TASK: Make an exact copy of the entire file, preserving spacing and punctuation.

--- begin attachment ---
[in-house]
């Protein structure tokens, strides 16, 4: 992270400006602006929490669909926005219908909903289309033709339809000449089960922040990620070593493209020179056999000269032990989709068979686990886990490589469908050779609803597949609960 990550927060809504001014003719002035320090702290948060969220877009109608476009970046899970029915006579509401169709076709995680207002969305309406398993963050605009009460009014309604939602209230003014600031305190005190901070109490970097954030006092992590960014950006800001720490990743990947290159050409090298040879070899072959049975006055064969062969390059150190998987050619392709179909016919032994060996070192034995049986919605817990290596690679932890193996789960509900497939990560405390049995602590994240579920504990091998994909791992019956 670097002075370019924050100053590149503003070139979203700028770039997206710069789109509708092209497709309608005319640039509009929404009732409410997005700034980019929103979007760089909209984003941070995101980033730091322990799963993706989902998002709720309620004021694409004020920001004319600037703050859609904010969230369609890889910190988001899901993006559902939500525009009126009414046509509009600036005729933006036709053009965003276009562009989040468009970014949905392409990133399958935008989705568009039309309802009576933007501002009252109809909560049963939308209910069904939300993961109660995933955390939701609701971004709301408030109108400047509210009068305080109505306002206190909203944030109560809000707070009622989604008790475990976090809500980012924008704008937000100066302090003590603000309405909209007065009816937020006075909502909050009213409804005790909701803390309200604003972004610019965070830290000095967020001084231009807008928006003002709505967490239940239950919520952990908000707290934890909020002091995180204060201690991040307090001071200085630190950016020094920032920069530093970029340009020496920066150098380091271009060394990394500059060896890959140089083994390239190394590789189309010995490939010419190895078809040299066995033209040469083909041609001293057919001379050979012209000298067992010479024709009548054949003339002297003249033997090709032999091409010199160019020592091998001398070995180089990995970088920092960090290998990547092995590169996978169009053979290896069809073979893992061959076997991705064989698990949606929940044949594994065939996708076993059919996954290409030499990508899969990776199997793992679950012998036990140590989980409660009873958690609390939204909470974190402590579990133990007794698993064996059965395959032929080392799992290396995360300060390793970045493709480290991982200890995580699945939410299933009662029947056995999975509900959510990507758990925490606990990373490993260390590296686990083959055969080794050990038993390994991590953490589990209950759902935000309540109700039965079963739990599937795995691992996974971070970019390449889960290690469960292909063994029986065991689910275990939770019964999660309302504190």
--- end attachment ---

[in-house]
């Protein structure tokens, strides 16, 4: 992270400006602006929490669909926005219908909903289309033709339809000449089960922040990620070593493209020179056999000269032990989709068979686990886990490589469908050779609803597949609960 990550927060809504001014003719002035320090702290948060969220877009109608476009970046899970029915006579509401169709076709995680207002969305309406398993963050605009009460009014309604939602209230003014600031305190005190901070109490970097954030006092992590960014950006800001720490990743990947290159050409090298040879070899072959049975006055064969062969390059150190998987050619392709179909016919032994060996070192034995049986919605817990290596690679932890193996789960509900497939990560405390049995602590994240579920504990091998994909791992019956 670097002075370019924050100053590149503003070139979203700028770039997206710069789109509708092209497709309608005319640039509009929404009732409410997005700034980019929103979007760089909209984003941070995101980033730091322990799963993706989902998002709720309620004021694409004020920001004319600037703050859609904010969230369609890889910190988001899901993006559902939500525009009126009414046509509009600036005729933006036709053009965003276009562009989040468009970014949905392409990133399958935008989705568009039309309802009576933007501002009252109809909560049963939308209910069904939300993961109660995933955390939701609701971004709301408030109108400047509210009068305080109505306002206190909203944030109560809000707070009622989604008790475990976090809500980012924008704008937000100066302090003590603000309405909209007065009816937020006075909502909050009213409804005790909701803390309200604003972004610019965070830290000095967020001084231009807008928006003002709505967490239940239950919520952990908000707290934890909020002091995180204060201690991040307090001071200085630190950016020094920032920069530093970029340009020496920066150098380091271009060394990394500059060896890959140089083994390239190394590789189309010995490939010419190895078809040299066995033209040469083909041609001293057919001379050979012209000298067992010479024709009548054949003339002297003249033997090709032999091409010199160019020592091998001398070995180089990995970088920092960090290998990547092995590169996978169009053979290896069809073979893992061959076997991705064989698990949606929940044949594994065939996708076993059919996954290409030499990508899969990776199997793992679950012998036990140590989980409660009873958690609390939204909470974190402590579990133990007794698993064996059965395959032929080392799992290396995360300060390793970045493709480290991982200890995580699945939410299933009662029947056995999975509900959510990507758990925490606990990373490993260390590296686990083959055969080794050990038993390994991590953490589990209950759902935000309540109700039965079963739990599937795995691992996974971070970019390449889960290690469960292909063994029986065991689910275990939770019964999660309302504190």